Shortly after Dunne died at age 83, his son Griffin outed him as a bisexual during an interview on Good Morning America, as he was promoting his father’s last book, Too Much Money. In the semi-autobiographical book Dunne wrote, “I’m nervous about the kids, even though they are middle aged men now, not that they don’t already know. I just don’t talk about it. It’s been a life-long problem.” In Frank Langella’s just published tell-all, Dropped Names – Famous Men and Women As I Knew Them, Langella devotes a chapter to Dunne, who commiserates with the author about the agonies of being a closeted gay man.
Griffin said it was just like his dad to “finally come out and then leave. It was hardly a big deal either way.” His son said that when Dunne was getting stem cell treatments in Germany to fight his fatal cancer, a man named Norman was “looking after him,” and that they obviously had a “long loving relationship.”
Dunne was married for 11 years and was the father of five children, only three of whom lived to adulthood. Born into a wealthy family in Hartford, Connecticut, at age 19 Dunne was awarded the Bronze Star for his service in World War II, for saving the life of a wounded comrade. His family, however, was outside full acceptance by the New England old money society. A Catholic family surrounded by wealthy Protestants, the Dunnes were also considered nouveau riche – two major strikes against them. Dunne’s grandfather, who ultimately became a tycoon, had worked as a butcher. Of his grandfather, Dominick wrote: “He was simply a remarkable man, my grandfather. He was knighted by the Pope for his philanthropic work, but he never forgot he had been born poor. Never!”
Dominick’s father, dismayed by his son’s artistic leanings, called him a sissy and beat him for it, once so viciously that his left ear swelled to three times its size and turned purple. Throughout adulthood, Dominick remained partially deaf in his left ear.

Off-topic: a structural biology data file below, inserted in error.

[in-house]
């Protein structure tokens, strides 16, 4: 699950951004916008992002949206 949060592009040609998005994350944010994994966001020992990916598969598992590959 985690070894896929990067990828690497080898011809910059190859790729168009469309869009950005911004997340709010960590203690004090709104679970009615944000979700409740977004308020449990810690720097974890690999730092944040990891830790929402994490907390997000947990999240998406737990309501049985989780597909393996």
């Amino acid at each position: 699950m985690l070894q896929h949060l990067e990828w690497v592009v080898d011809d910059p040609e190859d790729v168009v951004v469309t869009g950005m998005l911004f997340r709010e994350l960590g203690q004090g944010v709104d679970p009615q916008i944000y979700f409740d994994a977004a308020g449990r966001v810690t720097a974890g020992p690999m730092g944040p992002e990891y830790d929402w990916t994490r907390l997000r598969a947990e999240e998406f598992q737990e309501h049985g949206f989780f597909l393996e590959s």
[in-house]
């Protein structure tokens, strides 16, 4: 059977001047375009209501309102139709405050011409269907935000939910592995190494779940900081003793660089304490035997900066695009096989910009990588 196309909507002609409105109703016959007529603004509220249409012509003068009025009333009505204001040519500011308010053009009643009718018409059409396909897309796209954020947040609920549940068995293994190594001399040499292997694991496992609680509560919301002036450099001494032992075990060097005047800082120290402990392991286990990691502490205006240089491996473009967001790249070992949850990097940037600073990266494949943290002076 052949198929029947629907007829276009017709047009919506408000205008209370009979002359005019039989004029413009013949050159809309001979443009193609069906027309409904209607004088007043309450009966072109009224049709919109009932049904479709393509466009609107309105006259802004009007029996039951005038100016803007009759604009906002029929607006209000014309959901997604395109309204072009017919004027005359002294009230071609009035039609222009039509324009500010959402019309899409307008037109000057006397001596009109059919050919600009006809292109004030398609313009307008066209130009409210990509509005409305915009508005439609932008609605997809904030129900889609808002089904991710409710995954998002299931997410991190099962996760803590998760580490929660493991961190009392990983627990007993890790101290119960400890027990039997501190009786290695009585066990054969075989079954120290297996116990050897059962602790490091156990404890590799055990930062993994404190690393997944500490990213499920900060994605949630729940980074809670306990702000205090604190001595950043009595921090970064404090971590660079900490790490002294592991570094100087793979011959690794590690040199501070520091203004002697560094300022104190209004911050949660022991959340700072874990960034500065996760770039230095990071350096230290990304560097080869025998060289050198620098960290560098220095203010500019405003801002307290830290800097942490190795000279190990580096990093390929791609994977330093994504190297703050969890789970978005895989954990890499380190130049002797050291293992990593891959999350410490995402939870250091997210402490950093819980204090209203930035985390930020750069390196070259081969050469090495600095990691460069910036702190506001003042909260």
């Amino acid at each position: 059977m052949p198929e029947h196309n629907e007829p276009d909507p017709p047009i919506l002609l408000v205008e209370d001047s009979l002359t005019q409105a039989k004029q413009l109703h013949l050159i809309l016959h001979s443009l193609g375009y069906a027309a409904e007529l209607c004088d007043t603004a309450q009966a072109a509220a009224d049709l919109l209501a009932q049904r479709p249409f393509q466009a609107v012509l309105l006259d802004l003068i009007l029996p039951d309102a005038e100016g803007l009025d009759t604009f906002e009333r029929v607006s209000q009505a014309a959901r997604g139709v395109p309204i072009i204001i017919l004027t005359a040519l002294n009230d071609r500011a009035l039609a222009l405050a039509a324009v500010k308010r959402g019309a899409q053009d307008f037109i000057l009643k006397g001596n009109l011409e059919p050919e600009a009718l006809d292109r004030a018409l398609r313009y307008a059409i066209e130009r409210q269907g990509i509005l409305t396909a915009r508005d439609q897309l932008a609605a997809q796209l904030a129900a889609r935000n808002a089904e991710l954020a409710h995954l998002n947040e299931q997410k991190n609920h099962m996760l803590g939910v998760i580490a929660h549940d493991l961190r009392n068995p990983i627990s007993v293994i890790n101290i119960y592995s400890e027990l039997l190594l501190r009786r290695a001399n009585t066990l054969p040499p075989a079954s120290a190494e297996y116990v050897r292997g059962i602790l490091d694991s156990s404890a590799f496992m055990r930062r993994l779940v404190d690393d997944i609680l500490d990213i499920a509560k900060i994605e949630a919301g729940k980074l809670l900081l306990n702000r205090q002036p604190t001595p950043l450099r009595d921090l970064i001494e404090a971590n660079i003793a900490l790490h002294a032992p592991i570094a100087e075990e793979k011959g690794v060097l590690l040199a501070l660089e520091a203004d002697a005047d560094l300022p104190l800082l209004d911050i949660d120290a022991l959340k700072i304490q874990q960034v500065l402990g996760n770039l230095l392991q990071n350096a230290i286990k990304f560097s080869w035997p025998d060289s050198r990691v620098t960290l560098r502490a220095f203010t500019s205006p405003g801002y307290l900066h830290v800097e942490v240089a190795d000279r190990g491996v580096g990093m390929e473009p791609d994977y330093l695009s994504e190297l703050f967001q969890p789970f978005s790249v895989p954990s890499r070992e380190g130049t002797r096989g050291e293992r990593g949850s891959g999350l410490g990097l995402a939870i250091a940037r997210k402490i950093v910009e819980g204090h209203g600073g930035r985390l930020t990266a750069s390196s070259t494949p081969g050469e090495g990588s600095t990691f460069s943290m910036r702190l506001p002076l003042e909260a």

In 1965 his marriage to socialite Ellen Beatriz Griffin ended in divorce. He began his career in New York as stage manager of The Howdy Doody Show but moved his family to Hollywood in 1957, where he worked as a television executive producer. He subsequently produced feature films, including the gay-themed classic, The Boys in the Band (1970). Dunne threw grand parties attended by celebrities such as Dennis Hopper, Natalie Wood, Tuesday Weld, Paul Newman, and Steve McQueen. Unfortunately, drugs and alcohol became an unmanageable part of his life, and in 1974 he escaped to a cabin in Oregon (without a phone or television), where after six months he regained sobriety and began a career as a writer, at the age of 50. When he learned of his brother’s suicide, he moved back to New York City.
On Halloween of 1982, Dunne was informed that his actress daughter, Dominique (best known for her portrayal of the teenage daughter in Poltergeist) had been found strangled. Her assailant was her ex-boyfriend, John Sweeney, a chef in Los Angeles. Dunne wrote about the murder trial in the newly relaunched magazine Vanity Fair. He was a regular contributor to VF for 25 years. On the basis of dollars per word, Dunne became the highest-paid magazine writer in America.
In August of 2009, Dunne lost a long battle with bladder cancer while in residence at his East Side apartment in NYC. He was survived by two sons, Alexander and Griffin, who has acted in films such as An American Werewolf in London and After Hours.